Many times in my 10 years of teaching, I have had parents specifically request me as their child’s teacher. One such request came in my third year of teaching. The child was the son of one of my co-workers. She said, “I chose you because Patrick needs discipline, but he also needs compassion.” Patrick had a talent for trouble. Not bad trouble — just the garden variety nuisances that drive teachers right up the walls.
I’d met Patrick when he was a second grader. He used to come into my room and hang out with the critters. He had more questions then I had answers, but even at eight he wasn’t adverse to being pointed toward one resource or another and told to “look it up.” The school district slapped a label on him: Gifted & Talented. One of his gifts was a quick wit. One of his talents wasn’t thinking first before he used it.
I want my students quiet and focused before I ever allow them into my classroom every morning. This is especially critical on the first day of school. It sets the tone the remainder of the year.
Outside my door I tell my students I want, “Straight and quiet.” I remind them that the entire school is expected to follow that rule, including teachers. If they can’t talk, neither can I. Then I teach them my hand signals so we can communicate without words (stop, go, left, & right). Except, Patrick won’t be quiet.
“Patrick, I need you to listen.”
“Patrick, please be quiet.”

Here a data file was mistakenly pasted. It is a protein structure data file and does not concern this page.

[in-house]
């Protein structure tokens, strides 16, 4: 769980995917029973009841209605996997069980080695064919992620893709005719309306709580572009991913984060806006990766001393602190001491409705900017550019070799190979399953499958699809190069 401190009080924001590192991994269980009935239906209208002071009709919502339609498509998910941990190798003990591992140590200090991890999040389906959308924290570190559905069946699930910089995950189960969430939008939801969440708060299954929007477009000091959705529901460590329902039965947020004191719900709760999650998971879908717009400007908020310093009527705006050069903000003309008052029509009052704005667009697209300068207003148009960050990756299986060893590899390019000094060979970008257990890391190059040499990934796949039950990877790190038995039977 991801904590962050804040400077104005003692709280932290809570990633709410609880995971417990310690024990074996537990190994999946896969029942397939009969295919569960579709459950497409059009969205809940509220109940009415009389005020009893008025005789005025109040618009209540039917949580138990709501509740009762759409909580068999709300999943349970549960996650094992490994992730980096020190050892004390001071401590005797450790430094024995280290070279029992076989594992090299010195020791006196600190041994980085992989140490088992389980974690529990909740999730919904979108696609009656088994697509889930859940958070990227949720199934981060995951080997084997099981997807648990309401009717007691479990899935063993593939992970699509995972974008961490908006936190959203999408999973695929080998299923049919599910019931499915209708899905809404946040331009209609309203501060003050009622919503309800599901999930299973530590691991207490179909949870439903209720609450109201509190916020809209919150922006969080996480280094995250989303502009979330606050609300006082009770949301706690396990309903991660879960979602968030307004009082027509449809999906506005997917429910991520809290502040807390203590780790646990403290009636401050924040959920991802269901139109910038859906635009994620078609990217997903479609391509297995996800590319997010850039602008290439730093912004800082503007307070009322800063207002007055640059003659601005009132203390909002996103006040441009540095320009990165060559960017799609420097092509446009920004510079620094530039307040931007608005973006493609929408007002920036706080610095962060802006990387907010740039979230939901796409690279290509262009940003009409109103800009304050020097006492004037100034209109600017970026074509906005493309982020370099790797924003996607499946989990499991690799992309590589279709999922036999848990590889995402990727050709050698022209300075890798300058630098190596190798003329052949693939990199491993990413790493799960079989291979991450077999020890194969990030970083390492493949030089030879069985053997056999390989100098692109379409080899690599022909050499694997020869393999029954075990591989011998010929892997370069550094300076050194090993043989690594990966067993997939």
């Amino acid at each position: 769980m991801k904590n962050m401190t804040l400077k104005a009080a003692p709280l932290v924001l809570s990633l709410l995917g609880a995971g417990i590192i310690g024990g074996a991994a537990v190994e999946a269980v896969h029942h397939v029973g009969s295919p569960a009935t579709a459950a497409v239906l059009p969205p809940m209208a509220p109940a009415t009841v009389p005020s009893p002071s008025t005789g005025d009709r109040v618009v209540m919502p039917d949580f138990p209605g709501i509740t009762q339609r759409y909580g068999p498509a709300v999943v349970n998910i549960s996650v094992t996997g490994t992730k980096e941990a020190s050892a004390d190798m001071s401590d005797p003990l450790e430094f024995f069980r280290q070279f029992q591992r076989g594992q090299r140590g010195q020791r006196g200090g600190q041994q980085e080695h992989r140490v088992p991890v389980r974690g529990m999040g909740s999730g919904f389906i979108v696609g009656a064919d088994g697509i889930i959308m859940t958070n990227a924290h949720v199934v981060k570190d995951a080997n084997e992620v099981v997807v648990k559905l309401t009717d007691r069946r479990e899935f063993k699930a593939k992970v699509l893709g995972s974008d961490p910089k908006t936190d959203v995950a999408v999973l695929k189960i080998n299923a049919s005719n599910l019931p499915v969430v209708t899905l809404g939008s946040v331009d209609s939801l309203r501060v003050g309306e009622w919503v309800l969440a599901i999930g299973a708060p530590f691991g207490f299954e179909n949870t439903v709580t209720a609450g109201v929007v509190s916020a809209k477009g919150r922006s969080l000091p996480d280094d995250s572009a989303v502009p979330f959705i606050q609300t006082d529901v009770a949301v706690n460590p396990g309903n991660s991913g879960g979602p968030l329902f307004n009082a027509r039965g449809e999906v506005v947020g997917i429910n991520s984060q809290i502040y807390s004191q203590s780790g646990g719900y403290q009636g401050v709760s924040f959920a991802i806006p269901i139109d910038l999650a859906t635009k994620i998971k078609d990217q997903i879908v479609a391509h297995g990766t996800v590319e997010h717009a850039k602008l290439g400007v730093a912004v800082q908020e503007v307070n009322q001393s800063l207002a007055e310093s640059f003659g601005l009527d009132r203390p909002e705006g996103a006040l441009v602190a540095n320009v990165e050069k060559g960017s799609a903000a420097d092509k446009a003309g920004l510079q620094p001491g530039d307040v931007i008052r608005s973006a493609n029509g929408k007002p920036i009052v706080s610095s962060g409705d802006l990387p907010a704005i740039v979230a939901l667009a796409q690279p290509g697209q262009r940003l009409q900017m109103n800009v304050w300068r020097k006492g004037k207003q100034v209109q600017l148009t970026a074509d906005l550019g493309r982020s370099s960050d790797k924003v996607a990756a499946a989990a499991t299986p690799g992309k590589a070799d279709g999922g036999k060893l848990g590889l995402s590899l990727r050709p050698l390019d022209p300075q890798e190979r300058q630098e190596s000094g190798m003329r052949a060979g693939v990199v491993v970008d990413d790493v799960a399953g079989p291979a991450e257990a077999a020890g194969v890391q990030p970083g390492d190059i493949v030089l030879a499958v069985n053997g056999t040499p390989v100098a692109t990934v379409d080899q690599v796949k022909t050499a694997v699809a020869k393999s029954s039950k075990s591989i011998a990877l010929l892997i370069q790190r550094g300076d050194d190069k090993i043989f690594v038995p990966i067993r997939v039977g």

“Patrick! That’s enough.”
Nothing worked for more than 30 seconds. Finally, in exasperation, I demanded, “Patrick, what part of, please be quiet, do you not understand?” Not one other child in the entire school would have responded to my tone of voice with anything but silence.
Patrick answered with a grin, “Well, I’ve always had trouble with Q-u.”
The entire class sucked in their breaths. I nodded my head at Patrick, dropped my arm around his shoulders in a friendly fashion and said, “You know, I can help you with that. This coming Friday I’ll be giving you a vocabulary test on all the Q-U words in our classroom dictionary. How’s that?”
Patrick said, “No. Thank you. I’ll be quiet now.”
I shook my head. “Too little. Too late.”
Still, nothing kept Patrick down for long. As I was trying to introduce the class to their new textbooks, Patrick was playing his desk like a drum, using his brand new pencils as sticks. Again I asked him several times to stop — and he did — for 30 seconds at a time. Finally I asked, casually, “Patrick, are your pencils important to you?”
He shrugged his shoulders. “Not particularly.”
“Good,” I said. Then I snatched them from his hands and tossed them in the garbage.
The entire class was silent — including Patrick. He stared at me in open-mouthed surprise. Finally he found his voice. “Those were my brand new pencils!”
I shrugged. “You said they weren’t important to you, and they were really bothering me, so I got rid of them.”
“But, –” he stopped.
“Well, they are important.”
“Fine,” I said. “You may retrieve them.”
Patrick fished his pencils out of the waste basket and sat back down at his desk. Thirty seconds later he was drumming again. I stopped writing on the board and turned to look at him. “Patrick,” I asked, “are your fingers important to you?”
Patrick dropped his pencils and sat on his hands.